It's not just what you eat, it's also HOW you eat. How you may ask? Well let's not omit the obvious benefits of eating consciously: the pleasure and enjoyment factors. That IS nice. But did you also know...

- I've had clients get rid of Tums and other digestive aids by simply slowing down enough to chew their food well

- you'll eat much less when you pay attention to your food: given half a chance your body will get it's nutrients much more easily and effectively when you give it time to assimilate and concentrate on food digestion vs. your next "to-do"

- the presentation of your food, just like a gift, is part of the satisfaction, wouldn't you say? - do you pay attention to how your food looks on your plate or do you slop it on? Is it visually appealing and attractive? Is it colorful and vibrant? Your cravings will actually decrease

- eating on-the-go all the time can cause malabsorption of essential nutrients and constant cravings

- connecting with the people you dine fills you up on real-nourishment, it just doesn't come on your plate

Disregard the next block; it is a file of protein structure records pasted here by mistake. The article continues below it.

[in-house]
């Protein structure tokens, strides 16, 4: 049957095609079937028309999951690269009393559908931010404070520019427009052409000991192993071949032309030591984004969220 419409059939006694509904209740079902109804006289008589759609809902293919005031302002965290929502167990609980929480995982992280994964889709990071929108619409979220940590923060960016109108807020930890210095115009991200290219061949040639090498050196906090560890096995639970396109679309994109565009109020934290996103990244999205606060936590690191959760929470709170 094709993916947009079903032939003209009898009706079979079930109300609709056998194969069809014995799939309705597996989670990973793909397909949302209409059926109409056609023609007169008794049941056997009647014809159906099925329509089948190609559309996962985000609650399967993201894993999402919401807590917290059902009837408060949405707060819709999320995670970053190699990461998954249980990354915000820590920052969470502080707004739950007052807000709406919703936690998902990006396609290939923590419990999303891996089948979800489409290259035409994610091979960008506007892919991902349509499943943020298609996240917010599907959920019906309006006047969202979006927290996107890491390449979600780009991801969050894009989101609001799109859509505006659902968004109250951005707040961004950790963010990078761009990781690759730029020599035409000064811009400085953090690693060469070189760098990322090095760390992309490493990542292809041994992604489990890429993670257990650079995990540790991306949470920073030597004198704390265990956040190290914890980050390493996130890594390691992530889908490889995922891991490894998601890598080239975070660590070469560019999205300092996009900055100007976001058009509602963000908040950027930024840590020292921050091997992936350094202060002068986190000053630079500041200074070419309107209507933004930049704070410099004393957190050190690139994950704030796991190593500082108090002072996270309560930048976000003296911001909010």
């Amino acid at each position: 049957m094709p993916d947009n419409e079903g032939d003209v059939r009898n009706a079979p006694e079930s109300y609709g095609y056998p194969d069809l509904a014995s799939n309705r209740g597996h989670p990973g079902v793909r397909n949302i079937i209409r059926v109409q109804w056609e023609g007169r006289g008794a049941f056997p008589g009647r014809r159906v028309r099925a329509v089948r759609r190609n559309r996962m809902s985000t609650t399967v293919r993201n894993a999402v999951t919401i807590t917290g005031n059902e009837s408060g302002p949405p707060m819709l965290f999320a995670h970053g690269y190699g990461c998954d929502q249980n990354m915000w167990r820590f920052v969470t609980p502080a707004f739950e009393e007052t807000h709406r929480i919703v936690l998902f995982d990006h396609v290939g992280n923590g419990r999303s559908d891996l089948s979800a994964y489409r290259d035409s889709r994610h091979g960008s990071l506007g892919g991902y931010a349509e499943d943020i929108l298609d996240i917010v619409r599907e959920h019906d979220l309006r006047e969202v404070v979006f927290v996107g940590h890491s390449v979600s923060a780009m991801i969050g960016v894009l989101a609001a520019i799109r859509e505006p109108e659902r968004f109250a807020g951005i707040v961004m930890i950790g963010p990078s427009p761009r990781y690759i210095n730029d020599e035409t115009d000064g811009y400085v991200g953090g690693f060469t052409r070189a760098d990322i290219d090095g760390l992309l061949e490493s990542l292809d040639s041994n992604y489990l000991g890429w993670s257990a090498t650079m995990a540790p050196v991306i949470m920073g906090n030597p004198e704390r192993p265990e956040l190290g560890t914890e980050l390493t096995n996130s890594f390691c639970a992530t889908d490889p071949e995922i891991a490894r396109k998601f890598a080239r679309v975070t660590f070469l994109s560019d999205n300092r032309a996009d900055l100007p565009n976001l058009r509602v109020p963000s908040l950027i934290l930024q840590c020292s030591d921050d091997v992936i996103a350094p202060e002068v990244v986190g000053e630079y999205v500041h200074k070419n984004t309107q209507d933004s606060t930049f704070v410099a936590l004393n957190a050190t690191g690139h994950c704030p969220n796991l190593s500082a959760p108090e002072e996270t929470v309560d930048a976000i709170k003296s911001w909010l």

Mindless, Frenzied, Stand-Up Feasting

A Beverly Hills plastic surgeon from the new reality show (yes, this is the quality stuff I watch) "Dr. 90210" showed the viewing audience his daily morning routine. He takes 2 dozen, hard-boiled eggs onto his patio and proceeds to choke down each egg white, discarding the yolk. (His wife makes him eat outside due to the smell) You can see his body reflex gag and he winces as he forces himself to eat what keeps him full and trim. I nearly puked just watching this. It wasn't pretty. Nuts I tell you!

Borrowing from the author Geneen Roth(www.geneenroth.com), "when you eat at the fridge, pull up a chair." We could all put cameras on our refrigerators and see what we look like in our frenzied, mindless, stand-up feasts. I imagine I look like a lost little girl, when I stare into the fridge, hoping and praying I can spot some chocolate-wrap foil twinkling in the florescent glow. No such luck!

Here's an idea: Try having ONE meal a day in peace, even if it's just a mini-meal snack, sit down without television or reading. It may feel difficult at first. Whether alone or with someone, choose to make that meal enjoyable. Breathe... Just check yourself and see how you're eating. Is it always on the go? Hurried? Distracted? Worried? Could our way of eating be affecting our health concerns? Yes, consider it possible. Trust me, you will crave less junk and your digestion will be much better.

Now is the perfect time to enjoy slowing down. Pull up a chair and enjoy your meals.

Karin Witzig of Wild Woman Wellness? Health Coaching has been in a private practice and a Speaker in the New York metropolitan area for nearly five years and has a national clientele of courageous women breaking out of their food ruts and energy-lulls. She specializes in making getting healthy highly pleasurable, practical and fun. She can be reached via http://www.wildwomanwellness.com